Maybe it’s that I had time to kill between films. Maybe it’s that I enjoyed these films more than most of the ones I saw on Saturday.
And it’s not as if everything I saw on Sunday was a gem. Only a couple of them were.
The most intriguing film of the day was “Concussion,” a film by Stacie Passon that could be considered a Sapphic version of “Belle de Jour.” Except, in this case, the wife, Abby (a marvelous Robin Weigert), isn’t frigid; instead, she’s unsatisfied in her marriage to lawyer Kate (Julie Fain Lawrence). But it takes a bonk on the noggin – a ball thrown by one of their children – to rattle that need loose from where she was keeping it locked away.
Before long, she’s set herself up as Eleanor, sexual guide for other women who may have needs their husbands can’t fill and the curiosity or long-gestating urge to look elsewhere: “You’re like a hot dyke housewife,” she’s told, as a way of how to sell herself to a discreet clientele. She quietly and secretly begins to see clients at a loft she’s been rehabbing in Manhattan, even as she seems to be happily living the married life in suburban New Jersey.
Weigert gives a subtle, moving performance as a woman who finally takes control of her own needs and makes a number of discoveries about herself. It’s a quiet, controlled and compelling film, one that could conceivably make a star out of the warm yet self-protecting Weigert.
I also liked “A Teacher,” a shorter (75 minutes) feature in the festival’s Next section, directed by newcomer Hannah Fidell. Lindsay Burdge plays Diana, a Dallas high school teacher who is having an affair with one of her students, Eric (Will Brittain). Things are fine until she gets spooked at a close call when they almost get caught. When Eric waves it off as not as big a deal as she thinks, she begins to have second thoughts about the affair she enjoys so much. But when she breaks it off with him, she has second thoughts about that as well – and second-guessing becomes her downfall.
Though compact and self-assured in its telling, “A Teacher” generates a lot of tension – and then an amazing sense of doom as Diana makes one misstep after another, after obviously being a skilled player up to that point. Fidell never judges Diana; indeed, she and Burdge make her seem both brave and daring, seeking her own happiness (though what she’s doing is obviously illegal). The movie a tight little ball of stress, handled with deftness by Fidell.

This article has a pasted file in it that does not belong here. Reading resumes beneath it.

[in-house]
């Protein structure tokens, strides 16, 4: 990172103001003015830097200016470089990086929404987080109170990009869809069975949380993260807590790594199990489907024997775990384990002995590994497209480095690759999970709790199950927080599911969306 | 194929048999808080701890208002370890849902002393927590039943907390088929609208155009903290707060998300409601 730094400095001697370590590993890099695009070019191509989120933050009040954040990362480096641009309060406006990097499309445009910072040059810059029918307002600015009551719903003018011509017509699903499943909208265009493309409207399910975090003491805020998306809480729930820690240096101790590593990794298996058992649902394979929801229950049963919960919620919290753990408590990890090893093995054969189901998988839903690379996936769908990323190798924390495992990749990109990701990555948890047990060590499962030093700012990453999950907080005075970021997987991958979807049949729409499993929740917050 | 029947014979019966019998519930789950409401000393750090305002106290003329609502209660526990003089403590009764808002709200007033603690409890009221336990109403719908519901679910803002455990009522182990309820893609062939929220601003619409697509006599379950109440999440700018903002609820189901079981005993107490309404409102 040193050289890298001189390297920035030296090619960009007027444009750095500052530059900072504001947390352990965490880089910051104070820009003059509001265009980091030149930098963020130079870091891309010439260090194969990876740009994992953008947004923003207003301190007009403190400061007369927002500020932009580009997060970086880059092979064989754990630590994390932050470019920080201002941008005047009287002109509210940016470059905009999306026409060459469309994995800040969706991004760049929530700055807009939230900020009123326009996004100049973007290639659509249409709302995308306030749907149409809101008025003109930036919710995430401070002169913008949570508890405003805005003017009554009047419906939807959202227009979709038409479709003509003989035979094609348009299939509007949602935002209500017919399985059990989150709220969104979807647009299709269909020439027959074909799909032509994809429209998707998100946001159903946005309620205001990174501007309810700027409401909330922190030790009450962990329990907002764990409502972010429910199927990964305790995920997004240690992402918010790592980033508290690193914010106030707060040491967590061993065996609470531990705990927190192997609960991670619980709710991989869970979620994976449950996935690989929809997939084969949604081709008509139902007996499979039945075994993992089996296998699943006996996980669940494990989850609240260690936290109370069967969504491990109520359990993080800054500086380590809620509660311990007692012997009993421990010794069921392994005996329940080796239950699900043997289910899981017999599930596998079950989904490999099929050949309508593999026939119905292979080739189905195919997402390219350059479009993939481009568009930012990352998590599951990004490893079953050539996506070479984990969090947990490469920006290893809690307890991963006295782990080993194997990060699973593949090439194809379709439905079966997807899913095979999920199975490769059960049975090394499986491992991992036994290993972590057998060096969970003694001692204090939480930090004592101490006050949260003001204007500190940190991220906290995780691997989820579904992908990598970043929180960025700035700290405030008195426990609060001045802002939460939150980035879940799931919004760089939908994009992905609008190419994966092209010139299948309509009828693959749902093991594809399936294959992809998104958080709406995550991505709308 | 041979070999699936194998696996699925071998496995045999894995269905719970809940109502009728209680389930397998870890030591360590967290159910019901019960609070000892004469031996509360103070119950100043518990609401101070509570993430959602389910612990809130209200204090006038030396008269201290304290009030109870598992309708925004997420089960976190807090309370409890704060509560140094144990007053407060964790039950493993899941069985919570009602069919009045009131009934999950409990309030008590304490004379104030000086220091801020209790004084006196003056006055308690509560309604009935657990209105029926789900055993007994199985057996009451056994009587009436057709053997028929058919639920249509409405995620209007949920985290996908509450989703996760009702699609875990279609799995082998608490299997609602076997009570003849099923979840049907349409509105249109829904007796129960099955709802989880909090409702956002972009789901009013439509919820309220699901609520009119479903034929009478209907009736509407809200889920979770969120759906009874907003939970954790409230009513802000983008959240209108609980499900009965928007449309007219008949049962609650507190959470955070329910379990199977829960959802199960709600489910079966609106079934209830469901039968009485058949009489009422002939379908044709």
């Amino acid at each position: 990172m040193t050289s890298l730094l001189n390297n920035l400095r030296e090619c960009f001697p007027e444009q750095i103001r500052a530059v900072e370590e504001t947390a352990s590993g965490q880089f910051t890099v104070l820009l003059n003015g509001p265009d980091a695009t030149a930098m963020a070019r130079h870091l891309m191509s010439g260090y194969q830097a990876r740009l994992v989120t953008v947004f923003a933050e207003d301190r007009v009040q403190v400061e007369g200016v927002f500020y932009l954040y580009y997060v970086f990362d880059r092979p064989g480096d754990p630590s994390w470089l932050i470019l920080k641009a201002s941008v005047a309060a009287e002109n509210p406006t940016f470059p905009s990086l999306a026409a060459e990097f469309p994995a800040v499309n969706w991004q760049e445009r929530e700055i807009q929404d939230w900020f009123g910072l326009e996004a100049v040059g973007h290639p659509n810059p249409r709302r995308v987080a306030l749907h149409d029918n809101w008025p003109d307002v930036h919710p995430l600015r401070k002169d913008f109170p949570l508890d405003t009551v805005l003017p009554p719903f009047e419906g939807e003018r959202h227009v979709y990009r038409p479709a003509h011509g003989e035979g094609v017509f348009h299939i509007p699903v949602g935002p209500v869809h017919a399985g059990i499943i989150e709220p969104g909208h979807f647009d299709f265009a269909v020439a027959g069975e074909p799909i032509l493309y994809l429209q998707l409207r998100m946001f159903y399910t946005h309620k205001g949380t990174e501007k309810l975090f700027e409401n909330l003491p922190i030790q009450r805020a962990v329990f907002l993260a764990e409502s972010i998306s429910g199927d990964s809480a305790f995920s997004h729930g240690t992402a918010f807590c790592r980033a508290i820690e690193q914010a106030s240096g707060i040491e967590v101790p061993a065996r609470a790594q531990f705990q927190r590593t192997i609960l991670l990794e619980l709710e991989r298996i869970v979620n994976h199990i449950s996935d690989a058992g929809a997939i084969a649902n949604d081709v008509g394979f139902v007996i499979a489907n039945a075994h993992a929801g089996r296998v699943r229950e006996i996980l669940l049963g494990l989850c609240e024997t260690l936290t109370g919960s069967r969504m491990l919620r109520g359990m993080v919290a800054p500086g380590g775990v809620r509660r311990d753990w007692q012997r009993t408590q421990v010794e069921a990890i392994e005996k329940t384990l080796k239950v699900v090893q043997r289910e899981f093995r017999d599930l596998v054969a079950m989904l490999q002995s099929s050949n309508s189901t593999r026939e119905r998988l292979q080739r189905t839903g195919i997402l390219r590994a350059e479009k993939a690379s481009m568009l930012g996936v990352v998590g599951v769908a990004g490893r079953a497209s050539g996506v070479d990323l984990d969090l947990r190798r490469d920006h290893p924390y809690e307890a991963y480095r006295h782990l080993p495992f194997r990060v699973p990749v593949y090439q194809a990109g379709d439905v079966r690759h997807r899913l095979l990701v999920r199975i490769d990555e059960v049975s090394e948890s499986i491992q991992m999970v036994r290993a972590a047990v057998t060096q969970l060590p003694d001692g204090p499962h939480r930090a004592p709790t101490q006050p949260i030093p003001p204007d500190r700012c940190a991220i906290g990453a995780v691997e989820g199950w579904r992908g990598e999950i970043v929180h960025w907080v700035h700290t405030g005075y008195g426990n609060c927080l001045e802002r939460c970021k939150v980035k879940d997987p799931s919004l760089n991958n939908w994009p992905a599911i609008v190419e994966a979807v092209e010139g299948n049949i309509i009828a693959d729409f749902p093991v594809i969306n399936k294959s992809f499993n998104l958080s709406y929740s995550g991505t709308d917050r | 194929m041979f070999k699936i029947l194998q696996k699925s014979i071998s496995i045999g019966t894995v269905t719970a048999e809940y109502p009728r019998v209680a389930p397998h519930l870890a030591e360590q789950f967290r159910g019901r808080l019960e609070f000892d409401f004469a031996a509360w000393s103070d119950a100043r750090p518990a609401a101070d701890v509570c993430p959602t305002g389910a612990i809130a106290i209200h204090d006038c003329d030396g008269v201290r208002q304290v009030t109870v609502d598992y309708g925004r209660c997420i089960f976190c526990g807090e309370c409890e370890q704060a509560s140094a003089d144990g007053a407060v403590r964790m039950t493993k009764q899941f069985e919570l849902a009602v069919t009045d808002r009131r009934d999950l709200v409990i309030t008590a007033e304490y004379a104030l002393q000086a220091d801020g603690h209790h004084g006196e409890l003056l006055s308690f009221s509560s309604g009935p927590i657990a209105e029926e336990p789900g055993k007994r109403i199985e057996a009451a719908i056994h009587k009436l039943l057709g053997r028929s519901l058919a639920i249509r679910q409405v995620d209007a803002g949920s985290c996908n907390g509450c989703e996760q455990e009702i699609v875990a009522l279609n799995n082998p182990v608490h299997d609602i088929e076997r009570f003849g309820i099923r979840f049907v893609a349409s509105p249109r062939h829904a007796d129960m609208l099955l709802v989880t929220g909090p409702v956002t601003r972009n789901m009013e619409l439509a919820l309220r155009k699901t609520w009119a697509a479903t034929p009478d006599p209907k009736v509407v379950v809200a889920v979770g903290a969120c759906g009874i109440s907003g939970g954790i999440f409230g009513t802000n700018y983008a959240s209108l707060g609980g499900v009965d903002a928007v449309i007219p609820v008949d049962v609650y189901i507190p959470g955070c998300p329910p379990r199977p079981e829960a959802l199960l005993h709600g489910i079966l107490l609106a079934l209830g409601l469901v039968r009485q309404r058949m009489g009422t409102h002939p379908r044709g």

I haven’t been a particular fan of the work of David Gordon Green. I thought his “George Washington” was artsy and pretentious and wasn’t much crazier about “All the Real Girls” or “Snow Angels,” though I sort of liked “Undertow.” Then he started making movies with his school chum Danny McBride – “Pineapple Express” (an overrated comedy that was only half good) and the wretched “Your Highness,” as well as McBride’s TV series, “Eastbound and Down,” which ran out of jokes after the first season.
Still, there was a big lineup for the public screening of his newest, “Prince Avalanche,” which stars Paul Rudd and Emile Hirsch. Tickets were so scarce that one woman outside the Park City Library (where the film showed Sunday afternoon) held up a sign that said, “I’ll trade sex for a ticket,” and was chanting, “Boobies for tickets, boobies for tickets.” In retrospect, she may have been offering herself far too cheaply.
The film itself is a low-key affair about a pair of highway workers in central Texas in the late 1980s. They’re painting lines on miles of highway one summer, camping and cooking out because they’re too far out to commute. Rudd is the more sensible of the two; Hirsch is the spacey brother of Rudd’s girlfriend, hired as favor. Not a lot happens; they argue, they fight, they reconcile. And each has elements of his personal life back in the city that seem to keep intruding.
It feels too long at 98 minutes and too slow at times – and Gordon is overly enamored of real-life locals whose appearances in the film have nothing to do with what little story there is. And yet I was drawn into the back-and-forth between the pompous Rudd and the amiable but slacker Hirsch. As I said, I’m not much of a Green fan – but this one bothered me less than most of his others. Faint praise, I realize,
The first film of the day was Michael Winterbottom’s “The Look of Love,” the true story of late British real-estate magnate and soft-core porn king Paul Raymond (Steve Coogan). The film itself seems flat and lacking in the highs and lows that a story like this one requires – and in spite of the fact that there are a rollercoaster’s share of ups and downs in Raymond’s life.
But Coogan almost carries the day, playing Raymond as a clever, suave promoter, who opened London’s first strip club, brought nudity to the West End theater and published a line of men’s magazines, even as he built a massive portfolio of real-estate holdings in London’s Soho. But Raymond’s personal life was chaotic and tragic, caused by his own selfishness, and Coogan brings a level of sadness to this upbeat character that’s hard to deny. He’s always fascinating and funny, even when the movie isn’t.
Monday starts with a screening of Park Chan-Wook’s “Stoker,” and, with luck, will end after a total of five films. Stay tuned.Print This Post